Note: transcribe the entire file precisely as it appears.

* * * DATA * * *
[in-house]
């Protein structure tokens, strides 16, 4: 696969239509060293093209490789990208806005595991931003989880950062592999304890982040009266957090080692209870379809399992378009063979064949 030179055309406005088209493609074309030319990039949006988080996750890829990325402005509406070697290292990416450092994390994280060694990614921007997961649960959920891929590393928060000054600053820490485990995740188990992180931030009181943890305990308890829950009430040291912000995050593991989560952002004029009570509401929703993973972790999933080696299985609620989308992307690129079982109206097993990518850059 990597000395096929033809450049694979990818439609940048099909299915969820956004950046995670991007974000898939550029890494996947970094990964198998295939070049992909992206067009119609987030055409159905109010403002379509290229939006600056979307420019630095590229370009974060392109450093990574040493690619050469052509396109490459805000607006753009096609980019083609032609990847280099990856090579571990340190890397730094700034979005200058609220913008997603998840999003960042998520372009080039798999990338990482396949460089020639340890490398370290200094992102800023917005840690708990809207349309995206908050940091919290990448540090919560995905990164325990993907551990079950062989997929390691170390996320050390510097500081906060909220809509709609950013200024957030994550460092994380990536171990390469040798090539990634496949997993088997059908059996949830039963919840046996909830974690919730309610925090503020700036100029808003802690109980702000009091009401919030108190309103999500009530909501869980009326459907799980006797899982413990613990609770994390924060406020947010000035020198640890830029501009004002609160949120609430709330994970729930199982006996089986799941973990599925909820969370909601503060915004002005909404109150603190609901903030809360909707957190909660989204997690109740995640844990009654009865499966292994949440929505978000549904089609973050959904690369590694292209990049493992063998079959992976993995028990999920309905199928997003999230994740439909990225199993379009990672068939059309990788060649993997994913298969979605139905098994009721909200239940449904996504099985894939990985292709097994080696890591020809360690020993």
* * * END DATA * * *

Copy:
[in-house]
């Protein structure tokens, strides 16, 4: 696969239509060293093209490789990208806005595991931003989880950062592999304890982040009266957090080692209870379809399992378009063979064949 030179055309406005088209493609074309030319990039949006988080996750890829990325402005509406070697290292990416450092994390994280060694990614921007997961649960959920891929590393928060000054600053820490485990995740188990992180931030009181943890305990308890829950009430040291912000995050593991989560952002004029009570509401929703993973972790999933080696299985609620989308992307690129079982109206097993990518850059 990597000395096929033809450049694979990818439609940048099909299915969820956004950046995670991007974000898939550029890494996947970094990964198998295939070049992909992206067009119609987030055409159905109010403002379509290229939006600056979307420019630095590229370009974060392109450093990574040493690619050469052509396109490459805000607006753009096609980019083609032609990847280099990856090579571990340190890397730094700034979005200058609220913008997603998840999003960042998520372009080039798999990338990482396949460089020639340890490398370290200094992102800023917005840690708990809207349309995206908050940091919290990448540090919560995905990164325990993907551990079950062989997929390691170390996320050390510097500081906060909220809509709609950013200024957030994550460092994380990536171990390469040798090539990634496949997993088997059908059996949830039963919840046996909830974690919730309610925090503020700036100029808003802690109980702000009091009401919030108190309103999500009530909501869980009326459907799980006797899982413990613990609770994390924060406020947010000035020198640890830029501009004002609160949120609430709330994970729930199982006996089986799941973990599925909820969370909601503060915004002005909404109150603190609901903030809360909707957190909660989204997690109740995640844990009654009865499966292994949440929505978000549904089609973050959904690369590694292209990049493992063998079959992976993995028990999920309905199928997003999230994740439909990225199993379009990672068939059309990788060649993997994913298969979605139905098994009721909200239940449904996504099985894939990985292709097994080696890591020809360690020993």